ORIGINALLY WRITTEN STAFF
Don’t look for a laid-back start to the evening entertainment booked for this year’s Marion County Fair, Aug. 8-11. Even a member of the group describes Wednesday’s featured stage act of Two for the Show as “controlled chaos.”
Of course, that group member calls himself C-R-A-Z-Y Dave, so consider the source.
The four-man group Two for the Show will bring their musical and comedy skills to the Marion County Fair at 8 p.m. on opening night for a free performance in the pavilion. This will be their first appearance at the fair, which runs from Wednesday through Saturday.
Two for the Show have appeared in the Grand Old Opry and the Gong Show, produced by Chuck Barris in Las Vegas. Their performances typically include country music and top tunes from the ’50s and ’60s, along with pantomimes and high-energy comedy routines, according to the group’s promotional flyer.
This year’s 71st annual fair officially kicks off earlier in the evening with the parade through downtown Hillsboro at 6:30 p.m. Parade organizers encourage open-class and 4-H entries to participate with floats, commercial entries, antique vehicles, demolition derby cars, bands, queens and public officials.
Participants do not need to preregister for the parade, which will assemble at Third and Main streets.
Entries will be judged according to the theme, “2001: A Fair Odyssey,” as well as for composition and presentation.
Following the parade, Emprise Bank of Hillsboro will host a watermelon feed from 7:30 to 9 p.m. Also at 7:30, students from Vicky’s School of Dance will perform in the pavilion.
Also making his first appearance at the Marion County Fair will be “Joker the Juggler” (a.k.a. Dennis Schafers of Topeka), who will roam the fairgrounds from 6:30 to 9:30 p.m., talking one-on-one with children and making them balloon sculptures of hats, dogs and flowers. Of course, he does a lot of juggling along the way, too.
Wednesday also will mark the fair debut of another newcomer, “Over the Edge” rock climbing, which challenges the strength and dexterity of participants from young children to senior adults.
Terry and Teresa Shafer’s 24-foot-tall rock climbing wall be available starting at 7:30 p.m. on Wednesday and 7 p.m. on Thursday.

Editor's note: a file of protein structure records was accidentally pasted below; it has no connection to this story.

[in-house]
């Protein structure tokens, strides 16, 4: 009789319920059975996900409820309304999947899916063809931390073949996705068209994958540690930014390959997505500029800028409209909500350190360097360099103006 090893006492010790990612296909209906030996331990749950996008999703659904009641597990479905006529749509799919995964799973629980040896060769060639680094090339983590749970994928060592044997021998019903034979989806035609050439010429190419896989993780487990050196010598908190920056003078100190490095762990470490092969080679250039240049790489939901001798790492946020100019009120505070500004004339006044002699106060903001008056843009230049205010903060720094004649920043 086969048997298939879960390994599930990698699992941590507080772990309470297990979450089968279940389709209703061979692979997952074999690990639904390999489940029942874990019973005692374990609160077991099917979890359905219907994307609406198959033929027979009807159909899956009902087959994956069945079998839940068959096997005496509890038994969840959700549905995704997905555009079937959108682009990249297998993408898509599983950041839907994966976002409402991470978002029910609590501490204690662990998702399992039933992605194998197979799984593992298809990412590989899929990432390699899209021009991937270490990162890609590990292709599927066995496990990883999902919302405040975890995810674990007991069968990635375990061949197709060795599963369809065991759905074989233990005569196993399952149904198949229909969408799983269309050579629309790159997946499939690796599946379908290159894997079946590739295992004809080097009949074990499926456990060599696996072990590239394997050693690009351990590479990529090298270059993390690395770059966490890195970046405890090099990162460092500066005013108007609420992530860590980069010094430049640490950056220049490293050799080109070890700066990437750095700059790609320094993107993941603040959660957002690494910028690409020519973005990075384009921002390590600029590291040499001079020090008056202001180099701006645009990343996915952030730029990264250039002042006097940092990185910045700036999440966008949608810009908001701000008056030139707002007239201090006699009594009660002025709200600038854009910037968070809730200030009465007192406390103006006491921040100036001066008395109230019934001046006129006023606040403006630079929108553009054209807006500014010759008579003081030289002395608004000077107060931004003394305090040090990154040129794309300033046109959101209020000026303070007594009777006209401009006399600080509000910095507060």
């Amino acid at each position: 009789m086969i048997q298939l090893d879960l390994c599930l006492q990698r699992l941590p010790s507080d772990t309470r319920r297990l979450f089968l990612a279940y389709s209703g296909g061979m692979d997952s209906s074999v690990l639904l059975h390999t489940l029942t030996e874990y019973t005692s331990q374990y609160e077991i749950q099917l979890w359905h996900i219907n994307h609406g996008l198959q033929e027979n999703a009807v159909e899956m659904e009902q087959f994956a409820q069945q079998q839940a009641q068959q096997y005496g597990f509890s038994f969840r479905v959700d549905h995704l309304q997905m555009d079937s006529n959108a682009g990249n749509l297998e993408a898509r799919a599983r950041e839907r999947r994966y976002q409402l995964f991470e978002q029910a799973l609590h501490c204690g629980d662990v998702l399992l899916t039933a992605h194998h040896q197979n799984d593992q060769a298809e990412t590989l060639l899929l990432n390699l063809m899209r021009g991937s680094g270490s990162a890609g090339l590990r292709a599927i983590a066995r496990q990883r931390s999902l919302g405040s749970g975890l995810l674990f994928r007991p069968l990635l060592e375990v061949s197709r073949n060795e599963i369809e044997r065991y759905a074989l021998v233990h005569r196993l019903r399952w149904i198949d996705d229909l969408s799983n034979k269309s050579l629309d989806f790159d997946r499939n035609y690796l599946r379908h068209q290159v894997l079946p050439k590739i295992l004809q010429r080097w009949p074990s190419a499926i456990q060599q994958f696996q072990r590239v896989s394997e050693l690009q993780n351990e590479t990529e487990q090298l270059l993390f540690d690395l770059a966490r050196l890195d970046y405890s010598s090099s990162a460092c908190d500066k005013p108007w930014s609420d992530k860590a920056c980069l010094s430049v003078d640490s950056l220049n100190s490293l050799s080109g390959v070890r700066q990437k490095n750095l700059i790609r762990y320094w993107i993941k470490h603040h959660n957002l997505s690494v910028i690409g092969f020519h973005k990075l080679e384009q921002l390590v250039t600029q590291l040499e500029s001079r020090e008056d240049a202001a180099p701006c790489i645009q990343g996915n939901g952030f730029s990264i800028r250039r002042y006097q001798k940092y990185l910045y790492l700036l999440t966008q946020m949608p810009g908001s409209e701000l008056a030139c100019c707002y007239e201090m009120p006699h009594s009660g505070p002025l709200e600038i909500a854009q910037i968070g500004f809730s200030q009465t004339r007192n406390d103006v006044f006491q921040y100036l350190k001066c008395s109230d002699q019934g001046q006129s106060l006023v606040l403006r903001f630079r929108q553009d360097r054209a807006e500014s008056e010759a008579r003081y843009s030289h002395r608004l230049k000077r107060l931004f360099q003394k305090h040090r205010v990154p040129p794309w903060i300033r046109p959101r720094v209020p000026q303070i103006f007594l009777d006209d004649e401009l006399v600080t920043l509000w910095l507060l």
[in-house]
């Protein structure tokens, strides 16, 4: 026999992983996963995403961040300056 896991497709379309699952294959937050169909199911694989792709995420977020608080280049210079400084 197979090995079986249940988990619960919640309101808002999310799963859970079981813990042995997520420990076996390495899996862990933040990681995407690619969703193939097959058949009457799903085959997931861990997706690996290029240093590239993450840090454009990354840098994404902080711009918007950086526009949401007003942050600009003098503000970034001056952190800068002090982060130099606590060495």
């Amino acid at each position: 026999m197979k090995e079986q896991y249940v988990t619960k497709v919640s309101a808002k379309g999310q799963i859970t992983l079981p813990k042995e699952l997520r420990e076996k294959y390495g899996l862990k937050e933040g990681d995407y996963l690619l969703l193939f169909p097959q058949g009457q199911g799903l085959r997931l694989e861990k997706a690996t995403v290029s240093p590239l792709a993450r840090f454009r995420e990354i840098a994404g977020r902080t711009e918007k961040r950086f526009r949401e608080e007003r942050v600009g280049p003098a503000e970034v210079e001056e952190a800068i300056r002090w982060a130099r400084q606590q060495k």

New acts and performers dominate Wednesday’s schedule, but the annual favorites take over on Thursday and continue through Saturday.
The 4-H Style Review will start at 7:30 p.m., Thursday, in the pavilion with free admission for all.
The fair’s two-evening rodeo, one of the most popular events of week, begins at 8 p.m. on Thursday and Friday and is again inviting local entrants as well as professional rodeo cowboys to compete.
Events include bareback bronc and saddle bronc riding, barrel racing, team roping, steer wrestling and bull riding. Kids can enter the Muttin’ Bustin’ competition or be in the Calf Scramble.
In Muttin’ Bustin,’ participants will ride sheep. For the Calf Scramble, they will attempt to remove ribbons from the tails of calves. On Thursday night, the Calf Scramble is open to children age 10 and under; on Friday, children age 11 to 14 can compete.
Kraft Rodeo Contractor of Abbyville will supply livestock for the rodeo.
This year’s schedule of evening entertainment also will close with a little “controlled chaos” when the fair’s most popular spectator event of all-the annual demolition derby-begins at 7 p.m. in the arena.
Now in its 29th year, the derby will begin with four preliminary heats. The two winners in each heat each will receive $100 and a trophy. The remaining contestants are eligible to compete in two consolation heats, where the top two winners will each receive $100 and a trophy and qualify for the championship heat.
The championship heat will feature the eight winners of the preliminary heats and the four winners of the two consolation heats. The top five finishers in the championship heat will receive cash prizes: $600 for first, $350 for second, $250 for third, $150 for fourth and $100 for fifth. The top three finishers will also receive trophies.